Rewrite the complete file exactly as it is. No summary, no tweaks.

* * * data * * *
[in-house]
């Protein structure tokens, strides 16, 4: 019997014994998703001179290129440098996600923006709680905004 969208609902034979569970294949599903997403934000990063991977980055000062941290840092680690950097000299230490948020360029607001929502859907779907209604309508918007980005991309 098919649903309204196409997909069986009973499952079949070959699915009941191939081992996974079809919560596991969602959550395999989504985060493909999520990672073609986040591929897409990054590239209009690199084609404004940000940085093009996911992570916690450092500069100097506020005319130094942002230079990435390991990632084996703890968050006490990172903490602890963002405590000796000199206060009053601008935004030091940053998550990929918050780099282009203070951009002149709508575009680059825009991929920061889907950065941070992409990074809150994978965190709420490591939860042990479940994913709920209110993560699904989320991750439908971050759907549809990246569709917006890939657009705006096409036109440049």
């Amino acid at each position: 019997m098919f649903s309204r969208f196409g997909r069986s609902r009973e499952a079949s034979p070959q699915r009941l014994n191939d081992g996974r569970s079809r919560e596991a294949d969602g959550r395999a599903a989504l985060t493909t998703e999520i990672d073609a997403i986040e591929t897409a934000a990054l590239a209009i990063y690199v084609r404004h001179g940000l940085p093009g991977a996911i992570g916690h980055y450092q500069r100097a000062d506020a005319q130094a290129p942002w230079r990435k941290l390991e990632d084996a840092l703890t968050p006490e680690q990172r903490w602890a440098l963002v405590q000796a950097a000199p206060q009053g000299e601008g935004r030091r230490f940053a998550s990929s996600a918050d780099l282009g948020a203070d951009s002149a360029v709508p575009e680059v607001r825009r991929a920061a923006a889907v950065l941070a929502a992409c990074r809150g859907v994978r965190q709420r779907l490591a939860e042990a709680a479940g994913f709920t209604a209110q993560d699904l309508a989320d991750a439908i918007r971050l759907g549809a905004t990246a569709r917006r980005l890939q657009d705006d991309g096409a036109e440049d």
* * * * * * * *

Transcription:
[in-house]
């Protein structure tokens, strides 16, 4: 019997014994998703001179290129440098996600923006709680905004 969208609902034979569970294949599903997403934000990063991977980055000062941290840092680690950097000299230490948020360029607001929502859907779907209604309508918007980005991309 098919649903309204196409997909069986009973499952079949070959699915009941191939081992996974079809919560596991969602959550395999989504985060493909999520990672073609986040591929897409990054590239209009690199084609404004940000940085093009996911992570916690450092500069100097506020005319130094942002230079990435390991990632084996703890968050006490990172903490602890963002405590000796000199206060009053601008935004030091940053998550990929918050780099282009203070951009002149709508575009680059825009991929920061889907950065941070992409990074809150994978965190709420490591939860042990479940994913709920209110993560699904989320991750439908971050759907549809990246569709917006890939657009705006096409036109440049």
């Amino acid at each position: 019997m098919f649903s309204r969208f196409g997909r069986s609902r009973e499952a079949s034979p070959q699915r009941l014994n191939d081992g996974r569970s079809r919560e596991a294949d969602g959550r395999a599903a989504l985060t493909t998703e999520i990672d073609a997403i986040e591929t897409a934000a990054l590239a209009i990063y690199v084609r404004h001179g940000l940085p093009g991977a996911i992570g916690h980055y450092q500069r100097a000062d506020a005319q130094a290129p942002w230079r990435k941290l390991e990632d084996a840092l703890t968050p006490e680690q990172r903490w602890a440098l963002v405590q000796a950097a000199p206060q009053g000299e601008g935004r030091r230490f940053a998550s990929s996600a918050d780099l282009g948020a203070d951009s002149a360029v709508p575009e680059v607001r825009r991929a920061a923006a889907v950065l941070a929502a992409c990074r809150g859907v994978r965190q709420r779907l490591a939860e042990a709680a479940g994913f709920t209604a209110q993560d699904l309508a989320d991750a439908i918007r971050l759907g549809a905004t990246a569709r917006r980005l890939q657009d705006d991309g096409a036109e440049d």